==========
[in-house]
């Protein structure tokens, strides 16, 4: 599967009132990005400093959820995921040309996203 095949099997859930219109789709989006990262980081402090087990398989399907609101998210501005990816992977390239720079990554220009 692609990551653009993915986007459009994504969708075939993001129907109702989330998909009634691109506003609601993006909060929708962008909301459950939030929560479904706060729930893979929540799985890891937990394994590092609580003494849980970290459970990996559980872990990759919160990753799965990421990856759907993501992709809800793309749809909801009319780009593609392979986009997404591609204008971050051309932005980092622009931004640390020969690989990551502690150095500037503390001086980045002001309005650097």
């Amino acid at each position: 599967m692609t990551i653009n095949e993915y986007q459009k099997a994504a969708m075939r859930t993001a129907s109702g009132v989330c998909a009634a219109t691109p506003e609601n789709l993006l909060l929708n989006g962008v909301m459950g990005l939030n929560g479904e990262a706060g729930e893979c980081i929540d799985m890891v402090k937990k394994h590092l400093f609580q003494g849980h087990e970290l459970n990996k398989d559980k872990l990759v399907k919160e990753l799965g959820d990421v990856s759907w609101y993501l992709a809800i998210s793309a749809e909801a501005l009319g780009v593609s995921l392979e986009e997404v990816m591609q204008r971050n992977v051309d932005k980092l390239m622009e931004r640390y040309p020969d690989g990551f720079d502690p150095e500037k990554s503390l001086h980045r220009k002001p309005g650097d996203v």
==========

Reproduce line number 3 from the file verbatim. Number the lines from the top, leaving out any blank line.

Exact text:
């Amino acid at each position: 599967m692609t990551i653009n095949e993915y986007q459009k099997a994504a969708m075939r859930t993001a129907s109702g009132v989330c998909a009634a219109t691109p506003e609601n789709l993006l909060l929708n989006g962008v909301m459950g990005l939030n929560g479904e990262a706060g729930e893979c980081i929540d799985m890891v402090k937990k394994h590092l400093f609580q003494g849980h087990e970290l459970n990996k398989d559980k872990l990759v399907k919160e990753l799965g959820d990421v990856s759907w609101y993501l992709a809800i998210s793309a749809e909801a501005l009319g780009v593609s995921l392979e986009e997404v990816m591609q204008r971050n992977v051309d932005k980092l390239m622009e931004r640390y040309p020969d690989g990551f720079d502690p150095e500037k990554s503390l001086h980045r220009k002001p309005g650097d996203v």